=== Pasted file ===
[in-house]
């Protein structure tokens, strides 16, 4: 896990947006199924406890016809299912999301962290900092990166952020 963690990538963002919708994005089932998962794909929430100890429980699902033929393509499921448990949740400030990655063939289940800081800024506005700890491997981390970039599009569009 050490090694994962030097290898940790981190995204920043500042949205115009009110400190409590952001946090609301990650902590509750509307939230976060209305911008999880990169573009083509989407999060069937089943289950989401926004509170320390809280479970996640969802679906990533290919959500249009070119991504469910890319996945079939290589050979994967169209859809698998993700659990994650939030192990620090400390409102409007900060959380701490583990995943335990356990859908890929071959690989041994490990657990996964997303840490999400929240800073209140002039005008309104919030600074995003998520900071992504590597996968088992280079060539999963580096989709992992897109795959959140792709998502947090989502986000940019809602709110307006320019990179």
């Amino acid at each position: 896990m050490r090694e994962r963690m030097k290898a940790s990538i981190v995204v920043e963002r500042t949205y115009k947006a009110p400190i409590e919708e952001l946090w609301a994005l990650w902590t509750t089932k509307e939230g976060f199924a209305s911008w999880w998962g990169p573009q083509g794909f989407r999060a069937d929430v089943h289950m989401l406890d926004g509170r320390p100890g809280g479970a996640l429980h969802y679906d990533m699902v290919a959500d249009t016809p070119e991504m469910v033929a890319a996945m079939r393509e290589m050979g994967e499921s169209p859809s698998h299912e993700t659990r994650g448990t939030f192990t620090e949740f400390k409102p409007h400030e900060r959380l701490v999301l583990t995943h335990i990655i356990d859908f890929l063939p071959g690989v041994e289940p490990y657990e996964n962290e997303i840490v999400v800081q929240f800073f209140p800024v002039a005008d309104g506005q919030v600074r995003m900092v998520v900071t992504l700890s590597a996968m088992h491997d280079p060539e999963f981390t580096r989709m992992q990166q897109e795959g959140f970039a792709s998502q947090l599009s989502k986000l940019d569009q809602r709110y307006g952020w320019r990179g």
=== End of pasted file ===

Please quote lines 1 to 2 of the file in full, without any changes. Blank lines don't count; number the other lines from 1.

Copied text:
[in-house]
């Protein structure tokens, strides 16, 4: 896990947006199924406890016809299912999301962290900092990166952020 963690990538963002919708994005089932998962794909929430100890429980699902033929393509499921448990949740400030990655063939289940800081800024506005700890491997981390970039599009569009 050490090694994962030097290898940790981190995204920043500042949205115009009110400190409590952001946090609301990650902590509750509307939230976060209305911008999880990169573009083509989407999060069937089943289950989401926004509170320390809280479970996640969802679906990533290919959500249009070119991504469910890319996945079939290589050979994967169209859809698998993700659990994650939030192990620090400390409102409007900060959380701490583990995943335990356990859908890929071959690989041994490990657990996964997303840490999400929240800073209140002039005008309104919030600074995003998520900071992504590597996968088992280079060539999963580096989709992992897109795959959140792709998502947090989502986000940019809602709110307006320019990179």